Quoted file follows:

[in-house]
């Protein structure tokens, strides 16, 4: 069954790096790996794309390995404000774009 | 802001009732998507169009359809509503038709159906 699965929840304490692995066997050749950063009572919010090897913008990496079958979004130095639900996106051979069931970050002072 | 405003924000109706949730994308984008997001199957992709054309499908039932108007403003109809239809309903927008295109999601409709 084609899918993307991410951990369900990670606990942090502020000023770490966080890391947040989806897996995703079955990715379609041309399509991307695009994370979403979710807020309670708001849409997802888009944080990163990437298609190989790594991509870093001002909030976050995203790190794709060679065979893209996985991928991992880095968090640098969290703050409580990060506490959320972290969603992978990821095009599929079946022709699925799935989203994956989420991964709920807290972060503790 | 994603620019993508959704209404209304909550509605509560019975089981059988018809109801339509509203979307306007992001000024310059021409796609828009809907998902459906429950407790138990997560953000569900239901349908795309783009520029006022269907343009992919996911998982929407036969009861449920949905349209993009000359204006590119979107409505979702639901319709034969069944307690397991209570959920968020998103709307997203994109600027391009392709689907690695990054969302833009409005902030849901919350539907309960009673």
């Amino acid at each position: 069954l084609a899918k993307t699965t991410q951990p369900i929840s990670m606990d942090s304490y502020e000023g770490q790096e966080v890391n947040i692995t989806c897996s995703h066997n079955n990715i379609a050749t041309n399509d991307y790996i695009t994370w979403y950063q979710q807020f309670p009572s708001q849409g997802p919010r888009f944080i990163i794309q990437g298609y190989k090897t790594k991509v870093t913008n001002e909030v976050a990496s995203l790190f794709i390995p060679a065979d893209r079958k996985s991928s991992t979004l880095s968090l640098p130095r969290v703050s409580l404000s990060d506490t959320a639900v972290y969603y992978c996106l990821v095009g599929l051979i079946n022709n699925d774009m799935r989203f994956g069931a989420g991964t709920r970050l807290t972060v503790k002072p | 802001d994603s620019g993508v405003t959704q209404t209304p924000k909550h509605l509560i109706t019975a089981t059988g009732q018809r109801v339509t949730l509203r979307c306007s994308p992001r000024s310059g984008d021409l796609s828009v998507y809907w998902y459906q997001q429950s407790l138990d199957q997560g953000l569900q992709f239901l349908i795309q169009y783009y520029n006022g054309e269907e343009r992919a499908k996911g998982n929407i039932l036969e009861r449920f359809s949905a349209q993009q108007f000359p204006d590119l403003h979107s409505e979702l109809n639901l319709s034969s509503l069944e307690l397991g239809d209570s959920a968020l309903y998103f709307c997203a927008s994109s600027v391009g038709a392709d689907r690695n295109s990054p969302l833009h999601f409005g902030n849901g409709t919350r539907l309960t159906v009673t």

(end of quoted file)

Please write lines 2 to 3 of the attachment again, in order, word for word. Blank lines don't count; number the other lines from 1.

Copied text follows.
């Protein structure tokens, strides 16, 4: 069954790096790996794309390995404000774009 | 802001009732998507169009359809509503038709159906 699965929840304490692995066997050749950063009572919010090897913008990496079958979004130095639900996106051979069931970050002072 | 405003924000109706949730994308984008997001199957992709054309499908039932108007403003109809239809309903927008295109999601409709 084609899918993307991410951990369900990670606990942090502020000023770490966080890391947040989806897996995703079955990715379609041309399509991307695009994370979403979710807020309670708001849409997802888009944080990163990437298609190989790594991509870093001002909030976050995203790190794709060679065979893209996985991928991992880095968090640098969290703050409580990060506490959320972290969603992978990821095009599929079946022709699925799935989203994956989420991964709920807290972060503790 | 994603620019993508959704209404209304909550509605509560019975089981059988018809109801339509509203979307306007992001000024310059021409796609828009809907998902459906429950407790138990997560953000569900239901349908795309783009520029006022269907343009992919996911998982929407036969009861449920949905349209993009000359204006590119979107409505979702639901319709034969069944307690397991209570959920968020998103709307997203994109600027391009392709689907690695990054969302833009409005902030849901919350539907309960009673």
């Amino acid at each position: 069954l084609a899918k993307t699965t991410q951990p369900i929840s990670m606990d942090s304490y502020e000023g770490q790096e966080v890391n947040i692995t989806c897996s995703h066997n079955n990715i379609a050749t041309n399509d991307y790996i695009t994370w979403y950063q979710q807020f309670p009572s708001q849409g997802p919010r888009f944080i990163i794309q990437g298609y190989k090897t790594k991509v870093t913008n001002e909030v976050a990496s995203l790190f794709i390995p060679a065979d893209r079958k996985s991928s991992t979004l880095s968090l640098p130095r969290v703050s409580l404000s990060d506490t959320a639900v972290y969603y992978c996106l990821v095009g599929l051979i079946n022709n699925d774009m799935r989203f994956g069931a989420g991964t709920r970050l807290t972060v503790k002072p | 802001d994603s620019g993508v405003t959704q209404t209304p924000k909550h509605l509560i109706t019975a089981t059988g009732q018809r109801v339509t949730l509203r979307c306007s994308p992001r000024s310059g984008d021409l796609s828009v998507y809907w998902y459906q997001q429950s407790l138990d199957q997560g953000l569900q992709f239901l349908i795309q169009y783009y520029n006022g054309e269907e343009r992919a499908k996911g998982n929407i039932l036969e009861r449920f359809s949905a349209q993009q108007f000359p204006d590119l403003h979107s409505e979702l109809n639901l319709s034969s509503l069944e307690l397991g239809d209570s959920a968020l309903y998103f709307c997203a927008s994109s600027v391009g038709a392709d689907r690695n295109s990054p969302l833009h999601f409005g902030n849901g409709t919350r539907l309960t159906v009673t």